• Their use can make a person drowsy and confused.
      • They can cause breathing difficulties and nausea.
      • Patients may also find it difficult to pass urine.
      • Constipation and itching are the other side-effects encountered.

    Non-Steroidal Anti-Inflammatory Drugs

    • NSAIDs are used to handle moderate to mild pain.
    • If the pain is severe, then NSAIDs may have to be used in conjunction with opioids.
    • Aspirin, Ibuprofen, Diclofenac, etc. are some of the NSAIDs we commonly hear of.
    • NSAIDs do not have the risk of addiction that opioids do. They work by preventing the action of the COX enzymes.
    • NSAIDs too have side-effects – stomach pain, stomach irritation, ulcers, nausea and diarrhea/constipation are some of them.
    • Avoiding taking NSAIDs on an empty stomach may help with the side-effects.

    Local Anesthetics

    • Local anesthetics anesthetize a small region of the body.
    • They are given as one or more injections to the part where the procedure is going to be carried out.
    • Some small procedures can be performed under local anesthesia and they can also be used for pain management after surgery.
    • They block the pain signals that are carried to the brain by the nerves.
    • While they do not have side-effects like NSAIDs and opioids, there is a risk of allergy. This however can be overcome by letting your doctor know your complete medical history.

    Regional Anesthetics

    • This class of anesthetics blocks sensation in an entire region (for e.g., entire lower part of the body).
    • They are used during and after major surgeries so that the pain is completely absent.
    • Both spinal and epidural anesthesia come under this category.
    • While spinal anesthesia is administered as an injection directly to the spinal canal, epidural is administered in the space around the spine.
    • The effects of spinal anesthesia will last only for a few hours after the procedure but epidural can be adjusted to continue for a day or two after surgery.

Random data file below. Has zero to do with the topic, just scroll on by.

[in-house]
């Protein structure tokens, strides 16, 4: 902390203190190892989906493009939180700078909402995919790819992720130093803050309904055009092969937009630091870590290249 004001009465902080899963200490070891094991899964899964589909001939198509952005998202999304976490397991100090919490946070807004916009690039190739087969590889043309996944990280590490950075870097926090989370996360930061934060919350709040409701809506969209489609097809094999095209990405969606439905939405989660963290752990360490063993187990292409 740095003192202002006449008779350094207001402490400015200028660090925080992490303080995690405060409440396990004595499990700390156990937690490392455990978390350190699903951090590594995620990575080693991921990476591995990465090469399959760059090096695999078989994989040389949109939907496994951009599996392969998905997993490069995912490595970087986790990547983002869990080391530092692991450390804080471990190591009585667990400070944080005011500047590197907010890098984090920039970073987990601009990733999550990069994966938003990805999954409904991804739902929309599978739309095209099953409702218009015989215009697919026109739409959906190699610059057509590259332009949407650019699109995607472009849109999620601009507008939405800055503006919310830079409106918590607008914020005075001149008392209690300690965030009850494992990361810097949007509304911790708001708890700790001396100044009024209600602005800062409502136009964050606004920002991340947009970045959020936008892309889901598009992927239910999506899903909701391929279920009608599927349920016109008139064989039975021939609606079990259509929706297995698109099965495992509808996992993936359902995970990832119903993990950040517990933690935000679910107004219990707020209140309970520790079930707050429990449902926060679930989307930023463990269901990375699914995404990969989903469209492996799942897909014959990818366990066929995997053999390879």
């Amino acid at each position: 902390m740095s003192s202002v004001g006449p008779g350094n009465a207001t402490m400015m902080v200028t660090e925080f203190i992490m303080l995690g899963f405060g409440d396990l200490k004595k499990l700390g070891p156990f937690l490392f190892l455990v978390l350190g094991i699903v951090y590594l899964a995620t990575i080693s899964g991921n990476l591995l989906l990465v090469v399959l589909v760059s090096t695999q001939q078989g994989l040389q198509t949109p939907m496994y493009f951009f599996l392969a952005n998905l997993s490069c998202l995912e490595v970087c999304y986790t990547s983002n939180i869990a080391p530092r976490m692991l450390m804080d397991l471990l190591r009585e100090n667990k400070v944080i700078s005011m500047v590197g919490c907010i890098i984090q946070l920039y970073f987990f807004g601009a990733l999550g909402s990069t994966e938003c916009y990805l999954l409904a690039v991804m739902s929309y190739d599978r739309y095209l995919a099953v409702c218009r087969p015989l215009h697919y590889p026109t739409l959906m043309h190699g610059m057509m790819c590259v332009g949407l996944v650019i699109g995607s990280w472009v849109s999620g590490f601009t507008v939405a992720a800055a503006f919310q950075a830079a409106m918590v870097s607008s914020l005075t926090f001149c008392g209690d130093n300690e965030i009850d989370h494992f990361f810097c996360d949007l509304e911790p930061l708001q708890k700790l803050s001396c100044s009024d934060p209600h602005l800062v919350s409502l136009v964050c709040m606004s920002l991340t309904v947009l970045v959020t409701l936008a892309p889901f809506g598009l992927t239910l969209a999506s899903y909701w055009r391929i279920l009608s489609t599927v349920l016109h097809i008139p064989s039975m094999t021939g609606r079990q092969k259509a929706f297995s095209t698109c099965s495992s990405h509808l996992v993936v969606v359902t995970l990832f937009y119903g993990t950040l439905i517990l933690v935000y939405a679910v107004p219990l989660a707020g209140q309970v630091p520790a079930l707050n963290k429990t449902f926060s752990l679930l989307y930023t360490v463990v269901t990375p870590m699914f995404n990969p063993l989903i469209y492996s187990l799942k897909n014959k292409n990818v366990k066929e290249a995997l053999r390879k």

Ways to Supplement Pain Relief

    Mind-body relaxation techniques, acupuncture and aromatherapy to name just a few are some of the techniques that can complement pain relief through medication.

    • Mind-body relaxation uses the ability of the mind to control the manifestation of pain. Meditation, yoga, guided imagery, etc. all come under this category. Meditation and yoga both have been proven to aid pain relief when they are practiced on a regular basis.
    • Acupuncture has many benefits, one among them being pain relief. In acupuncture, thin needles are placed at acupoints (which are located close to nerves). When stimulated by needles, the nerves send a message to the central nervous system. This causes endorphins release which prevents pain signals from reaching the brain and thus effectively controls pain.
    • Aromatherapy uses aromatic substances like essential oils to improve psychological well-being. Rose, lemongrass, lavender and tea tree oils are the commonly used essential oils. While the evidence to support aromatherapy is insufficient, some patients may find the process calming and can also use it before surgery to deal with anxiety.